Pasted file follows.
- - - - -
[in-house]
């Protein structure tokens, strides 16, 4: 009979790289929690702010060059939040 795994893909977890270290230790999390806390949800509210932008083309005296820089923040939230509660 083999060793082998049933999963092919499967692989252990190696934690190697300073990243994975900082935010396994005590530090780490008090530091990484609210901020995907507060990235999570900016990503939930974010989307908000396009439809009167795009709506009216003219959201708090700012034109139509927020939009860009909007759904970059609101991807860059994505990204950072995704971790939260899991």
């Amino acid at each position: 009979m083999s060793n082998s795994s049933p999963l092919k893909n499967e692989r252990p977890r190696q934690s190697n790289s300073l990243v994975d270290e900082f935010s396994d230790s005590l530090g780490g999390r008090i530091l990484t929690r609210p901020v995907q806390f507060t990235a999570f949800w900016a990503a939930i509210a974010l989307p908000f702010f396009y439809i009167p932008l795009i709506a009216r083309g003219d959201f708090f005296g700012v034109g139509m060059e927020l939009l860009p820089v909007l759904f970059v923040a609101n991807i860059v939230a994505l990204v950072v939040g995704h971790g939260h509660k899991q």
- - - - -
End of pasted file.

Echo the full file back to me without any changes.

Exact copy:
[in-house]
């Protein structure tokens, strides 16, 4: 009979790289929690702010060059939040 795994893909977890270290230790999390806390949800509210932008083309005296820089923040939230509660 083999060793082998049933999963092919499967692989252990190696934690190697300073990243994975900082935010396994005590530090780490008090530091990484609210901020995907507060990235999570900016990503939930974010989307908000396009439809009167795009709506009216003219959201708090700012034109139509927020939009860009909007759904970059609101991807860059994505990204950072995704971790939260899991």
């Amino acid at each position: 009979m083999s060793n082998s795994s049933p999963l092919k893909n499967e692989r252990p977890r190696q934690s190697n790289s300073l990243v994975d270290e900082f935010s396994d230790s005590l530090g780490g999390r008090i530091l990484t929690r609210p901020v995907q806390f507060t990235a999570f949800w900016a990503a939930i509210a974010l989307p908000f702010f396009y439809i009167p932008l795009i709506a009216r083309g003219d959201f708090f005296g700012v034109g139509m060059e927020l939009l860009p820089v909007l759904f970059v923040a609101n991807i860059v939230a994505l990204v950072v939040g995704h971790g939260h509660k899991q």